A few weeks ago Dantonio made a throwaway comment during Minnesota game week about how the offense needs to "change with the times". I immediately put on my MSU underroos and began scratching out a speculative post about what the changes could be and started examining the Pat Narduzzi defense as a counterpoint to the Dan Roushar offense. What I found probably constitutes a quick post of its own.
Narduzzi's defense isn't brand-spanking new to football or anything like that, but, a little internet searching yields that the three Cover 4 Quarters defenses are MSU, Va Tech and OSU. There are a host of great posts all over the internet on how the Cover 4 works and how to beat it.
Here's the Reader's Digest version. The beauty of the Cover Four is that it doesn't require all kinds of different coverages against different formations. Each DB has their quarter of the field to defend deep, short out routes are covered by the linebackers, the defensive line is responsible for murderating the QB. The gem of the Quarters coverage is something else all together though, it's sneaky good at stopping the run. The key is that the safeties are able to play the pass or the run. So a formation is capable of turning into a nine-man front or a four deep coverage against four verticals in less than a second.
Lo and behold, lookee what I found on the internet.
And this guy's eating cheeseburgers and all of them can have fries....
Stunningly, Pat Narduzzi has elected to leave the guts of his pass defense philosophy off of youtube by showing us a fade against one Wide Receiver against Purdue or maybe even Western. You can glean a few things off of this though. The first is that MSU's corners will always be a bit susceptible to the deep ball, the corners are left in single coverage by design because the odds of even completing the pass are so low. Second, Narduzzi talks a bit about how by the tight end releasing the coverage snaps from a Cover 2 to a Cover 4 on that side of the field. This again highlights how the defense can morph in a second without changing alignment.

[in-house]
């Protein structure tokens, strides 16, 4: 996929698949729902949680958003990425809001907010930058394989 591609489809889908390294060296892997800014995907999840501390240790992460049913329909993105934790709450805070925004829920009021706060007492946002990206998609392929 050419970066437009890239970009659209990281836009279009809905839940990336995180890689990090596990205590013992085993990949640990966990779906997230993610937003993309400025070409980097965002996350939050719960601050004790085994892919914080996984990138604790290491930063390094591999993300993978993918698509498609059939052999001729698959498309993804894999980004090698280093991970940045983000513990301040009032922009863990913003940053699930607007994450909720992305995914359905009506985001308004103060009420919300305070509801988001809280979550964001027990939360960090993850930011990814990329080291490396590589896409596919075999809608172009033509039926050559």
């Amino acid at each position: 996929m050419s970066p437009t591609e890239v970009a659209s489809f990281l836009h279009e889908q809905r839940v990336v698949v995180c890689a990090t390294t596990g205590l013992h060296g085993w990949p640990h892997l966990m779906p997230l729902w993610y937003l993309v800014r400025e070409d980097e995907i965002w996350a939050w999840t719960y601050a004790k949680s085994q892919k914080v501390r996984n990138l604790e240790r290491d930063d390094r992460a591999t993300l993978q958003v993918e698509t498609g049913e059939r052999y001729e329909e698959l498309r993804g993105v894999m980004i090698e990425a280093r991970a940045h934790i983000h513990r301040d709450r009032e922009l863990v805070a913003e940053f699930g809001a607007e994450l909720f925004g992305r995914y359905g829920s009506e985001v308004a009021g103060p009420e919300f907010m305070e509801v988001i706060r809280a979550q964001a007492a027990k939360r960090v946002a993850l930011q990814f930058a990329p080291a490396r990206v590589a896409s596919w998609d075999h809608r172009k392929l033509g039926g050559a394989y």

Glossary Of Terms
G Front - strong DE 9 tech, strong DT 3 tech, weak DT 1, weak DE 5 technique
I Front - strong DE 9 tech, strong DT 3 tech, weak DT 1, weak DE 5 technique
Over Jam Front - strong DE 6 tech, strong DT 3 tech, weak DT 1, weak DE 5 technique - the above illustration shows the 6 gap as lining up to the left of the TE. Duzzer is talking about them playing <sobchak>eyeball-to-eyeball</walter sobchak voice>. Obviously it's the job of the strongside DE to Jam the Tight End in the Over "Jam" front.
Over Cage Front - strong DE 9 tech, strong DT 3 tech, weak DT 1, weak DE 4 technique
Hiding the Gaps - Have you ever seen Bullough come up to the Defensive Tackles right before the snap and smack them on a hip and watch them move over a foot two? He's changing their gap. They still might end up coming through the A gap, but for whatever reason he wants them lined up a 2 instead of 1.
Red Bull- The currency used for barter in Narduzzistan.
I just thought this was a nifty insight on how the gap responsibility of defensive linemen works. Despite not changing A, B or C gap in some circumstances which shoulder you lineup on changes based on which side of the field they're running to.
I also found a bit of Roushar video.
I kid, I kid, but seriously, more on this later.
It gets better! Narduzzi has a DVD out on his defense. Yes, that's right you, the proud fan can learn the ins and outs of the Quarters defense. You can even do it while watching an MSU game on another TV in your house. Anyway, I just thought it was interesting and thought you might too.